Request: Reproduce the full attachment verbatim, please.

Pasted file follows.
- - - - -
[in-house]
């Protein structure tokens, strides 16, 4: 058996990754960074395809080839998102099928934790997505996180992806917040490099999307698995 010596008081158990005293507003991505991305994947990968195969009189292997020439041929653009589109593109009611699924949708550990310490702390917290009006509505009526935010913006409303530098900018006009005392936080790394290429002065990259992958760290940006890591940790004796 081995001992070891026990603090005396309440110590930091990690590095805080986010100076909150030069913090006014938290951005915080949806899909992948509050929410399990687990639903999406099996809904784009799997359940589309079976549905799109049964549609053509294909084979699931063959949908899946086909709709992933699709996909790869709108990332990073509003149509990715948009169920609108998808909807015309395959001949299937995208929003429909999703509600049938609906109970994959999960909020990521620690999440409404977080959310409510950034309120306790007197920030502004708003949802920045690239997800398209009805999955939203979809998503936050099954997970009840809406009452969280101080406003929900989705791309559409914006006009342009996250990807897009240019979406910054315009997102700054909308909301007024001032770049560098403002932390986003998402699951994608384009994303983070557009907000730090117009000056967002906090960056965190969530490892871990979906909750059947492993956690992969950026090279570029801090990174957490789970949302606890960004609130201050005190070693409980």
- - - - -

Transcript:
[in-house]
């Protein structure tokens, strides 16, 4: 058996990754960074395809080839998102099928934790997505996180992806917040490099999307698995 010596008081158990005293507003991505991305994947990968195969009189292997020439041929653009589109593109009611699924949708550990310490702390917290009006509505009526935010913006409303530098900018006009005392936080790394290429002065990259992958760290940006890591940790004796 081995001992070891026990603090005396309440110590930091990690590095805080986010100076909150030069913090006014938290951005915080949806899909992948509050929410399990687990639903999406099996809904784009799997359940589309079976549905799109049964549609053509294909084979699931063959949908899946086909709709992933699709996909790869709108990332990073509003149509990715948009169920609108998808909807015309395959001949299937995208929003429909999703509600049938609906109970994959999960909020990521620690999440409404977080959310409510950034309120306790007197920030502004708003949802920045690239997800398209009805999955939203979809998503936050099954997970009840809406009452969280101080406003929900989705791309559409914006006009342009996250990807897009240019979406910054315009997102700054909308909301007024001032770049560098403002932390986003998402699951994608384009994303983070557009907000730090117009000056967002906090960056965190969530490892871990979906909750059947492993956690992969950026090279570029801090990174957490789970949302606890960004609130201050005190070693409980």